down and dirty

  wrinkles or wrinkle-free?                                                                             Jonah Allen Photography

 wrinkles or wrinkle-free?                                                                            Jonah Allen Photography

In a month, I'll be thirty.

I look in the mirror, that terrible magnifying mirror that doesn't let me get away with anything anymore. And sure, I see some wrinkles here and there. Many more than in my highschool graduation photo, naive and carefree as hell. Not as many as my mother - she's had double my life to get that wise, you know.

Thirty.

And let's face it, wrinkles. Like oh-my-fucking-god, wrinkles.

Mostly in the places my smile grooves into. Like around my eyes and in that spot where the corners of my mouth fold into the fleshy part of my cheeks. Joy lines etched slowly but surely into three decades of laughter, love and lightness of being. Of epic surf and too much sun in paradise seas off tropical coastlines near and far. Of starlit bonfires and full moon dance parties till dawn. I kinda like the way those lines look, or at least the story they tell. Like I was so happy for thirty years that my smile got stuck there for forever. People love that story.

Thirty, thirty, thirty.

I look a little closer to see what else I can see in this godawful thing no woman in her right mind should own, ever. Among sun spots and clogged pores, I notice some other lines there, now that the light hits differently into where I'm seeing, or at least into where I'm looking. That little vertical one between my eyebrows, just left of center. Two thin ones above the bridge of my nose, centered horizontally in line with my eyelashes. Three deeper, crooked ones across my forehead. All those lines, the ones you only see when you're looking, I could do without, I tell myself. Or at least without the memories they bring to mind. Moments of darkness inscribed over nearly three decades of me, chiseled into scars that speak of self-loathing, loss and loneliness. Of keeping my heart stupidly wide-open almost all of the time. Of nights spent wishing for meaning in a life I often felt lost in. Of missed connections in the cosmos I convince myself were never meant to be. Of days and dreams praying for someone to hold onto longer than the nights, or weeks, or months I got lucky. They're all there, staring at me like a storybook sculpture, frozen in time, impossible to escape.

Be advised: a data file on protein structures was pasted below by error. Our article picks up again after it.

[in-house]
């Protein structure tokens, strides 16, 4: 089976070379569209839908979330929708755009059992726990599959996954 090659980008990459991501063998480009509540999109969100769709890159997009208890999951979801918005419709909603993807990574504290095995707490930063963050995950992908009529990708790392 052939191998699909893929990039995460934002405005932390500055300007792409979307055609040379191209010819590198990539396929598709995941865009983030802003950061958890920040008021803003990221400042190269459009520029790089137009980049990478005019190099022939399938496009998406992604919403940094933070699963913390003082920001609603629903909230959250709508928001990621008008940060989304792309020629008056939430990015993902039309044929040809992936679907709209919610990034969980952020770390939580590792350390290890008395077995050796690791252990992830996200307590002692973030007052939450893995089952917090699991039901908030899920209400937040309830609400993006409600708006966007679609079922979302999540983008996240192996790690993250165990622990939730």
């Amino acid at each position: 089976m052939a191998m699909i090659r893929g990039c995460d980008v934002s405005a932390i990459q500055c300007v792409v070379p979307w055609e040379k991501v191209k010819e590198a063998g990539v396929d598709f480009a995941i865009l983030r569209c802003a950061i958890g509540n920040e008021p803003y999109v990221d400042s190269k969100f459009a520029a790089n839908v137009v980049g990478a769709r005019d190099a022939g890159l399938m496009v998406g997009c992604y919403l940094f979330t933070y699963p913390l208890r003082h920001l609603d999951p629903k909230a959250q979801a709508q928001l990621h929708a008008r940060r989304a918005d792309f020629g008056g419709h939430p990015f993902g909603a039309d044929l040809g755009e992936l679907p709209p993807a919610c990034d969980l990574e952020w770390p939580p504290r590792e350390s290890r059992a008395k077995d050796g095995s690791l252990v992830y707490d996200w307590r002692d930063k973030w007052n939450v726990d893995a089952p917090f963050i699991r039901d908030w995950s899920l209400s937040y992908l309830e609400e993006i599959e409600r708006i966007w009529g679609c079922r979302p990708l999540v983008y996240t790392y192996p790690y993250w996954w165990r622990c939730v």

Wrinkled memories of days like today when I cry rivers and don't even really know why.

Maybe it's the rain.

Or maybe, it's not. 

Maybe I'm just almost thirty.